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www.goodeatsfanpage.com • View topic - Evolution vs Creationism

Evolution vs Creationism

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Evolution vs Creationism

Postby Kinsley » Sun Nov 30, 2014 12:25 pm

ABwannabe wrote:If the discussion continues on the subject of evolution vs creationism,
can we move this to poly-fry? I am sorely tmpted to reply, but I fear
a contradictory position would stir too much for General Chat.

You're on ABw. On the Keith Law thread, I asked:

How do creationists explain God's motivation in creating such
a complex apparent fossil record? :? They must also deny the
billions of years of apparent geological activity that scientists
must have misinterpreted. To me it seems that a God who would
be so cynical as to do all that to mislead us from the truth is hardly
worthy of worship. :roll:

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Re: Evolution vs Creationism

Postby okbye » Sun Nov 30, 2014 4:55 pm

There is nothing about the god of the bible that is worthy of worship.
I don't mean to sound cold, cruel or vicious but I am so that's the way it comes out - Bill Hicks

"Just because I don't care doesn't mean I don't understand.“ Homer Simpson

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Re: Evolution vs Creationism

Postby ABwannabe » Mon Dec 01, 2014 9:16 am

Kinsley wrote:
ABwannabe wrote:If the discussion continues on the subject of evolution vs creationism,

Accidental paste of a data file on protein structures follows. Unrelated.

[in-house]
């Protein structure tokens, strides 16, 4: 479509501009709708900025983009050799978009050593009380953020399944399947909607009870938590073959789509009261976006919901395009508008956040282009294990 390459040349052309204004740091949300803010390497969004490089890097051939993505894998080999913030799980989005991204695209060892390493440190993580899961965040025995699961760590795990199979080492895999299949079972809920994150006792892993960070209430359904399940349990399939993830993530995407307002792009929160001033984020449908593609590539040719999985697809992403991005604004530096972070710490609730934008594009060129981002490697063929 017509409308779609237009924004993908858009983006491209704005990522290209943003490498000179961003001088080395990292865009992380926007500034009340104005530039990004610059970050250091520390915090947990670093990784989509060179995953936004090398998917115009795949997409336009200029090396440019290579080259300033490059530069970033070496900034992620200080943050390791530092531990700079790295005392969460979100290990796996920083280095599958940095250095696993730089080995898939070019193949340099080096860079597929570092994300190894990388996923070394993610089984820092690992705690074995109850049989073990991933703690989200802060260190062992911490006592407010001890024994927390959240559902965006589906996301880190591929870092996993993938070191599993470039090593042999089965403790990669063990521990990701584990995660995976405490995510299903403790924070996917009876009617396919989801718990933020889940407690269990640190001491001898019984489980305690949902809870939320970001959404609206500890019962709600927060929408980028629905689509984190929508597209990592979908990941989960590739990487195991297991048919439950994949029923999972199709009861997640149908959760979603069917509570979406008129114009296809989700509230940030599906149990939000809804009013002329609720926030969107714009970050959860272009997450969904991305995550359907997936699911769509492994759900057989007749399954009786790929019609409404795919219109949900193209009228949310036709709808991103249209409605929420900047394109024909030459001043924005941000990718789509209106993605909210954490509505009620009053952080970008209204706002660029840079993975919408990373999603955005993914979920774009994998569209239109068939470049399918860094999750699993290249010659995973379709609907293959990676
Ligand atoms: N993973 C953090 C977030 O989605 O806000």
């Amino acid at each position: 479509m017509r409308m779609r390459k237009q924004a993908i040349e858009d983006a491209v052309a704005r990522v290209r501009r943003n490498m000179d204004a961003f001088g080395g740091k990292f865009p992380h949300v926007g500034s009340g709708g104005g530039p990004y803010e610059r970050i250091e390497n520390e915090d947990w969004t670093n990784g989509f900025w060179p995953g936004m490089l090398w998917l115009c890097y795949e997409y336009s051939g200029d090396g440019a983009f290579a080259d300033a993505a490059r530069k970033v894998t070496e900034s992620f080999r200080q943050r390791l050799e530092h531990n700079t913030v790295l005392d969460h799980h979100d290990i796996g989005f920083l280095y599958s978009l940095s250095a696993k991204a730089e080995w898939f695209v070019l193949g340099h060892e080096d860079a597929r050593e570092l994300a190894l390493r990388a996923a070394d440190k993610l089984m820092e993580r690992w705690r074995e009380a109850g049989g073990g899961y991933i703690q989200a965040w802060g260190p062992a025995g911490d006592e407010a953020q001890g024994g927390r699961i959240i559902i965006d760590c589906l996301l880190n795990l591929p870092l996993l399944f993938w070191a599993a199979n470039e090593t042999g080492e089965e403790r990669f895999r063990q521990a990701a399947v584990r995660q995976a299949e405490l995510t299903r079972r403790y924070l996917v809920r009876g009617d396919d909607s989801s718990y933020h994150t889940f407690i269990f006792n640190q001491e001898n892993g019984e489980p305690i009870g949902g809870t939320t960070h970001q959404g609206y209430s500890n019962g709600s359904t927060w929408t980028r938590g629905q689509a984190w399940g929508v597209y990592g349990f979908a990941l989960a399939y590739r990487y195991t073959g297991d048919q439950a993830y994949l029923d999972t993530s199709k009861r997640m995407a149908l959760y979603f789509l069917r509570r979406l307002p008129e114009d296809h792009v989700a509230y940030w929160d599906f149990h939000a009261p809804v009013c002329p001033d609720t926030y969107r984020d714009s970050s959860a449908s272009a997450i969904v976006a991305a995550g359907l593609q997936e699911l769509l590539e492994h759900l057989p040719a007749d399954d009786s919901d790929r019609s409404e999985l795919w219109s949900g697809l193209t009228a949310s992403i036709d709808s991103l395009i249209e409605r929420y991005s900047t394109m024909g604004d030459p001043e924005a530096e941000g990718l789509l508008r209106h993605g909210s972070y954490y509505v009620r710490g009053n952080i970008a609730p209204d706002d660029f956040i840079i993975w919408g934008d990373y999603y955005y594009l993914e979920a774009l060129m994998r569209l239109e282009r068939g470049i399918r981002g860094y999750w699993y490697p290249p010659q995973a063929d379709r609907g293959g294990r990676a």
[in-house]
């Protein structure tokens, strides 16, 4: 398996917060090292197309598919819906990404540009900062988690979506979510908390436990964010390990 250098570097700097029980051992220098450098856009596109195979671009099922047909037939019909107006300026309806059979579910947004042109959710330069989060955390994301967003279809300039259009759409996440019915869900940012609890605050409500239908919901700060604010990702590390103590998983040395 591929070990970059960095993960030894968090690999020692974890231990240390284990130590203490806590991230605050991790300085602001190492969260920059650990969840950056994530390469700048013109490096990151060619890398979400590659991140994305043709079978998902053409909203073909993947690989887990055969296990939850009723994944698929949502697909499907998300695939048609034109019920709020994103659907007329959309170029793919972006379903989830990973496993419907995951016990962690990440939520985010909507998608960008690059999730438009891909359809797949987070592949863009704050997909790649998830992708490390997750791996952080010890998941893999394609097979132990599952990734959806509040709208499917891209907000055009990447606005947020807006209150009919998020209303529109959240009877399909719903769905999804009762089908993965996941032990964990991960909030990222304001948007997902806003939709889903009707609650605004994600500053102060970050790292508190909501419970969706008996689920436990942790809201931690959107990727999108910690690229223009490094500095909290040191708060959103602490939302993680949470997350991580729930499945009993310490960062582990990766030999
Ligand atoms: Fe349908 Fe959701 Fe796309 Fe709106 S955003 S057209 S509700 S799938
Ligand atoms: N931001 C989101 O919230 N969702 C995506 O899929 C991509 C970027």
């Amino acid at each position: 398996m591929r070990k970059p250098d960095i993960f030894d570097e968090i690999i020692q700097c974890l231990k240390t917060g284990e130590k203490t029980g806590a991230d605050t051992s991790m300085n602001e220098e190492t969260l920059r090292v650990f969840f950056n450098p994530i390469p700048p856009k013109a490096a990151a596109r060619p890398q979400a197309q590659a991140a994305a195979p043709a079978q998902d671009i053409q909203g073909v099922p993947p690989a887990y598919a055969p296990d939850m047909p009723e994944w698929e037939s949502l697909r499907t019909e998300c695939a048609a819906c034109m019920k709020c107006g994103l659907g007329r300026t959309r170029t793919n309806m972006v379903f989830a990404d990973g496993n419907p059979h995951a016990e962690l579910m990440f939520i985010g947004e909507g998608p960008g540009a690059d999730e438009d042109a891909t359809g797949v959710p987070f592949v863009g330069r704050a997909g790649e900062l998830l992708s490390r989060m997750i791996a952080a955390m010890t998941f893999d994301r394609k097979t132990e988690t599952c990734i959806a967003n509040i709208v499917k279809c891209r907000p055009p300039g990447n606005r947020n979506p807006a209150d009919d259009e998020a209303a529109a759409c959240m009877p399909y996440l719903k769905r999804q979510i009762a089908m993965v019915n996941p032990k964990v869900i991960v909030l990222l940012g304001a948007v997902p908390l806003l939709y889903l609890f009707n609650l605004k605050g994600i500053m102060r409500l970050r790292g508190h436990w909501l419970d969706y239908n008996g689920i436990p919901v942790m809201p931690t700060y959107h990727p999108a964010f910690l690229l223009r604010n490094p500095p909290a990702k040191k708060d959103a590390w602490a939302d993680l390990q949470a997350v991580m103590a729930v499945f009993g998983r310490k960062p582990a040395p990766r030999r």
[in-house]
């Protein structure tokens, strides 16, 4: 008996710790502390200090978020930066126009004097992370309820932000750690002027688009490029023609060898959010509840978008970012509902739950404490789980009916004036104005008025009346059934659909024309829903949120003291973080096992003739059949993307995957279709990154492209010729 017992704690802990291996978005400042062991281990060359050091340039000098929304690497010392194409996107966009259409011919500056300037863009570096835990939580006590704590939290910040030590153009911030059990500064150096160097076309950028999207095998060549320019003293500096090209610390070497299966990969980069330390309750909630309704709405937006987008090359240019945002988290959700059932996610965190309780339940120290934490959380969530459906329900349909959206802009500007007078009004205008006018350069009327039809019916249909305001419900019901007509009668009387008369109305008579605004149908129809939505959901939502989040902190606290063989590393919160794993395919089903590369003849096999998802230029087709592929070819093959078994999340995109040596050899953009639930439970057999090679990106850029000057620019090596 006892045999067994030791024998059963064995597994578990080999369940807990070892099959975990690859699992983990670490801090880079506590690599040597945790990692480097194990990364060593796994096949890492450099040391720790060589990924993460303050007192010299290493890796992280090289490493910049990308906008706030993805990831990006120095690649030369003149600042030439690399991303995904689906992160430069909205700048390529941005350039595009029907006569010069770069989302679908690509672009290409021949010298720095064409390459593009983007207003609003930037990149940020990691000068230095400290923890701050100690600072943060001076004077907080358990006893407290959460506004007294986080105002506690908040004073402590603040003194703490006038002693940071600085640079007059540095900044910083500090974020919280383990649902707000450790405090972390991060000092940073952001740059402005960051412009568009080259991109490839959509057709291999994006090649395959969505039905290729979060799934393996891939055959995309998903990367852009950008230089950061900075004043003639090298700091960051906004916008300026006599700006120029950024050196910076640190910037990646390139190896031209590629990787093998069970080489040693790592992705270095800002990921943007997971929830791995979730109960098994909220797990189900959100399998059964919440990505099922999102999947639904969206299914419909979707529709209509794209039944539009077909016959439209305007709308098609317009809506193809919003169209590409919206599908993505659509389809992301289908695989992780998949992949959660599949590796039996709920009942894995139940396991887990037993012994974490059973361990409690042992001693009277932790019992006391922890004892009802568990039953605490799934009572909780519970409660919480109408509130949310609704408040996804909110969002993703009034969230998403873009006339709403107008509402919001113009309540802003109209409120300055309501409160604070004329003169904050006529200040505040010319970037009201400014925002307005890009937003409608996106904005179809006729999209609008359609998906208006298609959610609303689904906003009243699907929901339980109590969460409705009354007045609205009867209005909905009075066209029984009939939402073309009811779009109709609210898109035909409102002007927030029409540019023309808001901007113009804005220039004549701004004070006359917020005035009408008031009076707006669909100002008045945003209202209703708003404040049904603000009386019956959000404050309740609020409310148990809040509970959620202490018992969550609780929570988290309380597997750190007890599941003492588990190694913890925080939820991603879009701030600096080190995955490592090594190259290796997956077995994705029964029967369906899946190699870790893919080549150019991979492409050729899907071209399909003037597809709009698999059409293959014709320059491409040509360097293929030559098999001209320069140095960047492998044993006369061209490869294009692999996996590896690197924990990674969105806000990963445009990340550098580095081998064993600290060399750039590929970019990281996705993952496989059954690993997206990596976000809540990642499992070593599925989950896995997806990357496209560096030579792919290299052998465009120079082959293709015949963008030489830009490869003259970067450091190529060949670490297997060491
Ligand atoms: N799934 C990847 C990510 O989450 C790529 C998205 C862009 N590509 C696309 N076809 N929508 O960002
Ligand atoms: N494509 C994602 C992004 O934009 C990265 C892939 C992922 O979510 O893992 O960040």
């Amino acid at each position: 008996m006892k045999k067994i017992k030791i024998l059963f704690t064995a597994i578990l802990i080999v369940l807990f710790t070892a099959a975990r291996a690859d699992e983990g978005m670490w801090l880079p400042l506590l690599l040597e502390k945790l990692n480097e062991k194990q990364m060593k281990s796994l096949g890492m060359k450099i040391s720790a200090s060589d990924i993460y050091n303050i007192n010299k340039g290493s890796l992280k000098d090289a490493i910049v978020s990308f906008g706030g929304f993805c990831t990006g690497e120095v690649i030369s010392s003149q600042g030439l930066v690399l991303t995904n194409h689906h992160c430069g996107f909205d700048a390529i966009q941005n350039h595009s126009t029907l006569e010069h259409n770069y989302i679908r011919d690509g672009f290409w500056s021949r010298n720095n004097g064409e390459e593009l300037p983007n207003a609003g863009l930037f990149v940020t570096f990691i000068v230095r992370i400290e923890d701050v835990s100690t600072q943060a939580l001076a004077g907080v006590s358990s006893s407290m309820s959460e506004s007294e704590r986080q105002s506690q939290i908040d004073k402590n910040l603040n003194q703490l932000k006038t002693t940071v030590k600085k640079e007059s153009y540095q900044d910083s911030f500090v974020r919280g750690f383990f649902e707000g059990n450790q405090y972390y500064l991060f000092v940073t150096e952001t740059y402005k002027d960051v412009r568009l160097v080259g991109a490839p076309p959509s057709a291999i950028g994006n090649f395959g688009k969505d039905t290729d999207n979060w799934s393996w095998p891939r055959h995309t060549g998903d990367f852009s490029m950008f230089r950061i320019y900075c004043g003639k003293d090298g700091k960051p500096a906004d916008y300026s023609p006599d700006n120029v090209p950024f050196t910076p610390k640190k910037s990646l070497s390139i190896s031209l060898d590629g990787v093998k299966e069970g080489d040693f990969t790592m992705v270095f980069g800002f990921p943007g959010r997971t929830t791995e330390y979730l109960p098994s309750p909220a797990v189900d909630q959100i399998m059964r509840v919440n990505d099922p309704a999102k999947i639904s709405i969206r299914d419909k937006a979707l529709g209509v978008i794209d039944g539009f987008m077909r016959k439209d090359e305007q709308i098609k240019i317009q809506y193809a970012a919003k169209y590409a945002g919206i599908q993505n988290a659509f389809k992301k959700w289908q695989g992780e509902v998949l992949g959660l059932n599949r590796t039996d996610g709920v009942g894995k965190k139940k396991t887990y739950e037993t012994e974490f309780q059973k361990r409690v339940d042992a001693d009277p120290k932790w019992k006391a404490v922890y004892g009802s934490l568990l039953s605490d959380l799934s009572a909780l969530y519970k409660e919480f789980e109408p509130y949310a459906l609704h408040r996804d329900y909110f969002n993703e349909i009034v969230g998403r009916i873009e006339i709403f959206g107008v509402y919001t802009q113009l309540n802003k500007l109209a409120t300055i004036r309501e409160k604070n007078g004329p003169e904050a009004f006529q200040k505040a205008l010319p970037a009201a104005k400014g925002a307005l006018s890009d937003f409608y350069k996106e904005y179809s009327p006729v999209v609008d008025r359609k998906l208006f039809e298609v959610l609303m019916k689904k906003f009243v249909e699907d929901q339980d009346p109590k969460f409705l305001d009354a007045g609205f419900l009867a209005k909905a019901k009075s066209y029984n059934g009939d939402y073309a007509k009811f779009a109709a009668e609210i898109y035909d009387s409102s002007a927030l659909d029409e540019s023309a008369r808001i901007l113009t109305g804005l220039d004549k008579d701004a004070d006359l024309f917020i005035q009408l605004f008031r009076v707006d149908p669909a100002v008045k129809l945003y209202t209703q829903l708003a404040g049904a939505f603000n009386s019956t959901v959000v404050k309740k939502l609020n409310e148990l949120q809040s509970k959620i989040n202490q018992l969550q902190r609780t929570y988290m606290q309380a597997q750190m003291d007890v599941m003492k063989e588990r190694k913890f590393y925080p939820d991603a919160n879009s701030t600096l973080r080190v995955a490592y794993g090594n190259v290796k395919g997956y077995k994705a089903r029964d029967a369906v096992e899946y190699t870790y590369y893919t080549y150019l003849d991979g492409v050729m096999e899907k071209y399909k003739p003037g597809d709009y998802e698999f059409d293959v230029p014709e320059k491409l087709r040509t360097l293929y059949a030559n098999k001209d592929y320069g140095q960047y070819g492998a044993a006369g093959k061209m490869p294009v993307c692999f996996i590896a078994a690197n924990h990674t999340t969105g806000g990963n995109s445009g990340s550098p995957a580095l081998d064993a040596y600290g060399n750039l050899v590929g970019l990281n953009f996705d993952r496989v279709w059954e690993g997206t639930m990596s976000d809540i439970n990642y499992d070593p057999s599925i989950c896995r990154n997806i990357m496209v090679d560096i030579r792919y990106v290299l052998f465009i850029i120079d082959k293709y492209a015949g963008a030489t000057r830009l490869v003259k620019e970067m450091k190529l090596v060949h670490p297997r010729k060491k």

can we move this to poly-fry? I am sorely tmpted to reply, but I fear
a contradictory position would stir too much for General Chat.

You're on ABw. On the Keith Law thread, I asked:

How do creationists explain God's motivation in creating such
a complex apparent fossil record? :? They must also deny the
billions of years of apparent geological activity that scientists
must have misinterpreted. To me it seems that a God who would
be so cynical as to do all that to mislead us from the truth is hardly
worthy of worship. :roll:


First, thanks for moving this. I was on my phone, and posting is painful, crating a new thread would have been to much.

The most basic answer is "His creation, His rules" but I ralize that doesn't satisfy any but the Christian Crationists.

An argument can be made that God placed everything in place "as if" it had developed, to provide consistency. Let's assume that our understanding of the basic laws of teh Universe are true (gravity, time, etc.). This can be seen as God creating an orderly Universe. Using those laws, scientists can *extrapolate* (a very useful scientific application) a past. This, I believe, is how the Theory of Evolution came about -- a logicial, scientific, application of what is known to infer (or extrapolate) a cause. While this makes sense, it is not necessarily correct. [On the subject of our "facts" not necessarily being correct, how many things throughout history have been scientific "fact", only to later be refuted by later knowledge. I believe it was the city of Troy that was, for hundreds of years, considered merely a myth until acheologists discovered its location. ]